Professor, Department of Psychology, University of Minnesota
Keynote Title: In Pursuit of Principles that are Practical: Pasteur’s Quadrant and the Study of Health Behavior Change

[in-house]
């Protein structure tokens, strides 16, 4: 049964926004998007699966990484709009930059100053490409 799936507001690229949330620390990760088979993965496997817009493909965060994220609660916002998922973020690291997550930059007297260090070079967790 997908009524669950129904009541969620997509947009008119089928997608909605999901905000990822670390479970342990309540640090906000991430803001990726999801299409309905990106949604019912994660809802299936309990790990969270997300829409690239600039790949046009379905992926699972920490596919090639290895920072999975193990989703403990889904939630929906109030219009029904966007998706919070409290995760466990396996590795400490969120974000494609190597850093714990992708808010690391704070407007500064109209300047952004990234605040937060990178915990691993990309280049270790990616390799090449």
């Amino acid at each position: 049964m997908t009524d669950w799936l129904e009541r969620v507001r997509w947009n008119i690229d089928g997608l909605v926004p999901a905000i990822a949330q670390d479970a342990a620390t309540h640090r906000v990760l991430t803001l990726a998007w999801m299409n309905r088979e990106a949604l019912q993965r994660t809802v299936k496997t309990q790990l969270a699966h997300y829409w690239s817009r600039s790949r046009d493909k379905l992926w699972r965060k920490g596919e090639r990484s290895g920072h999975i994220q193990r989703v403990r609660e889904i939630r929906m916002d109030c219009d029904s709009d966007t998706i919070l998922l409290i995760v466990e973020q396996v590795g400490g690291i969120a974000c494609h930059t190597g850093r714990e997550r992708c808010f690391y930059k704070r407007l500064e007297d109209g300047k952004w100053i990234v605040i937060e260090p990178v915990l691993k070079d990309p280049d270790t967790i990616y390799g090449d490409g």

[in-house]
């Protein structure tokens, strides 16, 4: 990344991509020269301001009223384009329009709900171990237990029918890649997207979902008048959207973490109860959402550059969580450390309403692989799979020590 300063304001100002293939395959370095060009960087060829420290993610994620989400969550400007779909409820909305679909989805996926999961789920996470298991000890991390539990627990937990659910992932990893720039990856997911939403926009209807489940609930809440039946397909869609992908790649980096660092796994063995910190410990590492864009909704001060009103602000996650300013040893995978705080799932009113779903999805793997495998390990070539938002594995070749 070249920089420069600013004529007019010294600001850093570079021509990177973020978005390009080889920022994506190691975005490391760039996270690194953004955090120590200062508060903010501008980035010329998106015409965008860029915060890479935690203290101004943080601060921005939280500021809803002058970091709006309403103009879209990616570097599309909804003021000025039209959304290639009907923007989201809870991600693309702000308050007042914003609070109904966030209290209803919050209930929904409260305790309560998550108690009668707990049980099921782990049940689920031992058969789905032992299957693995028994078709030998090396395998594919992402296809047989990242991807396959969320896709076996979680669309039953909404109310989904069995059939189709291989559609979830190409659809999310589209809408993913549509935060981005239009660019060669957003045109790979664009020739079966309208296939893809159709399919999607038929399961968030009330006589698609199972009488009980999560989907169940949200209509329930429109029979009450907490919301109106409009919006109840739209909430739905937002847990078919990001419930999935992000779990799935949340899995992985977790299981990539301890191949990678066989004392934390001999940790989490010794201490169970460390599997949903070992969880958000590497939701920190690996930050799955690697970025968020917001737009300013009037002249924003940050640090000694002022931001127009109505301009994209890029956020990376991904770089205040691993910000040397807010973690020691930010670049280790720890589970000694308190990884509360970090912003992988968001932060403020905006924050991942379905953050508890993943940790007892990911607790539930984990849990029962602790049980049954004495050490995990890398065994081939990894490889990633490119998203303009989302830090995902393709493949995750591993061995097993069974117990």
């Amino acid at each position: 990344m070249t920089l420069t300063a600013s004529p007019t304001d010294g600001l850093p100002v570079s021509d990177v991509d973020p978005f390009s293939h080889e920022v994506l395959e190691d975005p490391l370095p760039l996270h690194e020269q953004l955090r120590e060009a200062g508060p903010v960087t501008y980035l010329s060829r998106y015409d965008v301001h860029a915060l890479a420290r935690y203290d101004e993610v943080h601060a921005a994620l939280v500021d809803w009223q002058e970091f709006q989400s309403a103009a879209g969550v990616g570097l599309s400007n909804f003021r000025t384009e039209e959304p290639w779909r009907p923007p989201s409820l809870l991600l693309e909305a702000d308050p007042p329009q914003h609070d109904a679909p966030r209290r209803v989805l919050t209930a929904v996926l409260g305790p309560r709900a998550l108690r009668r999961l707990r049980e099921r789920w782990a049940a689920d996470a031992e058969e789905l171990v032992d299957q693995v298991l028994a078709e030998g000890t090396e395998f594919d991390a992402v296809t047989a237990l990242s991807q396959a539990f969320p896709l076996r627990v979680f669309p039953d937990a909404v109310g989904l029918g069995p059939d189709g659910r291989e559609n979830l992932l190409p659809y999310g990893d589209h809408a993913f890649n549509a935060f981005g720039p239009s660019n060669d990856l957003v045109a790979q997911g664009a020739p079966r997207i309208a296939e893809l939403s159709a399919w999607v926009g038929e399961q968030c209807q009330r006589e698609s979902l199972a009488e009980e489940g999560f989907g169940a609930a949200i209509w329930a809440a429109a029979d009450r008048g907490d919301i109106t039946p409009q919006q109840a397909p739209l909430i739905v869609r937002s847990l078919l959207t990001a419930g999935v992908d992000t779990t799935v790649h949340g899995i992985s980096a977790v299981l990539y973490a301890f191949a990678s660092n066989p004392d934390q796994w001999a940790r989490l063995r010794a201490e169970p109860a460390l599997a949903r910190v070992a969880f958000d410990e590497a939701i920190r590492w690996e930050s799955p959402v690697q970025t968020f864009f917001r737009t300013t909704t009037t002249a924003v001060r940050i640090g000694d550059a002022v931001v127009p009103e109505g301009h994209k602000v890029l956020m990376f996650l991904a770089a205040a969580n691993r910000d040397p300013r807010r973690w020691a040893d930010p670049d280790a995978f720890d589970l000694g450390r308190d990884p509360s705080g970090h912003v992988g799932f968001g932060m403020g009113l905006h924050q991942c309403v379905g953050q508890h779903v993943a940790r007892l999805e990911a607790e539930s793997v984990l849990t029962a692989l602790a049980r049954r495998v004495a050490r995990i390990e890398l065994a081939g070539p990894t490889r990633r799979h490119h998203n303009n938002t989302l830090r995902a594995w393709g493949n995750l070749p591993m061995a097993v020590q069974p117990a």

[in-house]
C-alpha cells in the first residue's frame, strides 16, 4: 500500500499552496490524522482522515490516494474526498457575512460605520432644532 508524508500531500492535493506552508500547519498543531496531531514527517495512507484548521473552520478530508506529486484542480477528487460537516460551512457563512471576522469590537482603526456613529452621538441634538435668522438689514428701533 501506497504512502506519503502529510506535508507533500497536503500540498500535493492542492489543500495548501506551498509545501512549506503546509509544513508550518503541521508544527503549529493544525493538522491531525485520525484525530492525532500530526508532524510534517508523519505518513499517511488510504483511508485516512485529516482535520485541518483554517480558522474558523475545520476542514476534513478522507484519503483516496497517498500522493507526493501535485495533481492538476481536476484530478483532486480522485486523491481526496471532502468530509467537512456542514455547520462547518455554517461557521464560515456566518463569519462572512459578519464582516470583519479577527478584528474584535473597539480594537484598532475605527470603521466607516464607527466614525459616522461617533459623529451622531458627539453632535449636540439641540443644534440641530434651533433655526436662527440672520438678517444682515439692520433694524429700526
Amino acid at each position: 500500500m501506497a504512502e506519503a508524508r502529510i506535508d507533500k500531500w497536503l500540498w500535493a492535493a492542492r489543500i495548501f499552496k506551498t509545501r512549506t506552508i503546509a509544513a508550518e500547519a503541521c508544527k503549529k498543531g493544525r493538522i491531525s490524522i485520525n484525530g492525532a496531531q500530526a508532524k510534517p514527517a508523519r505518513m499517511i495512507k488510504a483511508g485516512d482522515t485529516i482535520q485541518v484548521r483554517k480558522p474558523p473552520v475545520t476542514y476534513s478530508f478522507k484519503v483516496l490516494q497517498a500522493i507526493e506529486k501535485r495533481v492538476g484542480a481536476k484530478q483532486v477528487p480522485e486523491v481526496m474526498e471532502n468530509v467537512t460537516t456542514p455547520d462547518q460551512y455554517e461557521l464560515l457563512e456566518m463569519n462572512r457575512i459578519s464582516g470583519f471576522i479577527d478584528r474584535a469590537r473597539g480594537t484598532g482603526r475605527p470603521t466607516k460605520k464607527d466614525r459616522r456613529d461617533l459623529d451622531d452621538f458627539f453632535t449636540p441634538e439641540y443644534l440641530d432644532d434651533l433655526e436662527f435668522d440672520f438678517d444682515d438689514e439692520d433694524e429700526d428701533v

Alex Rothman (PhD, Yale University) is a Professor in the Department of Psychology, University of Minnesota. From 2011-2016, he served as the Associate Dean for Research and Graduate Programs. Dr. Rothman’s primary program of research concerns the application of social psychological theory to illness prevention and health promotion and is comprised of a synthesis of basic research on how people process and respond to health information with the development and evaluation of theory-based interventions to promote healthy behavior. Working across a broad array of health domains, Dr. Rothman and his colleagues have addressed a range of issues including why and when different health communication strategies are most effective, the decision processes that underlie the initiation and maintenance of behavior change, how interpersonal processes shape health beliefs and health behavior change, and the development of strategies for optimizing the integration of theory and practice. Dr. Rothman received the APA 2002 Distinguished Scientific Award for Early Career Contribution to Psychology in the area of Health Psychology and is a fellow of the Society for Health Psychology (APA), the European Health Psychology Society, the Association of Psychological Science, the Society of Personality and Social Psychology, and the Society of Behavioral Medicine. He is the founding President of the Social Personality and Heath Network and recently completed a term as President of the Society for Health Psychology (APA). Dr. Rothman has served as Associate Editor of Health Psychology Review and as a co-editor of several special issues, including one in Health Psychology on theoretical innovations in social and personality psychology and their implications for health. Throughout his career, Dr. Rothman has been a leading advocate for forging tighter linkages between theories of health behavior and intervention practices and policies. He has been involved in a range of NIH-initiatives including having co-led the NCI/NIH-sponsored Advanced Training Institute on Health Behavior Theory since its inception in 2004 and is currently co-chairing the NCI Cognitive, Affective, and Social Processes in Health Workgroup, and the NHLBI/NIH Accumulating Data to Optimally Predict Obesity Treatment (ADOPT) Core Measures Project.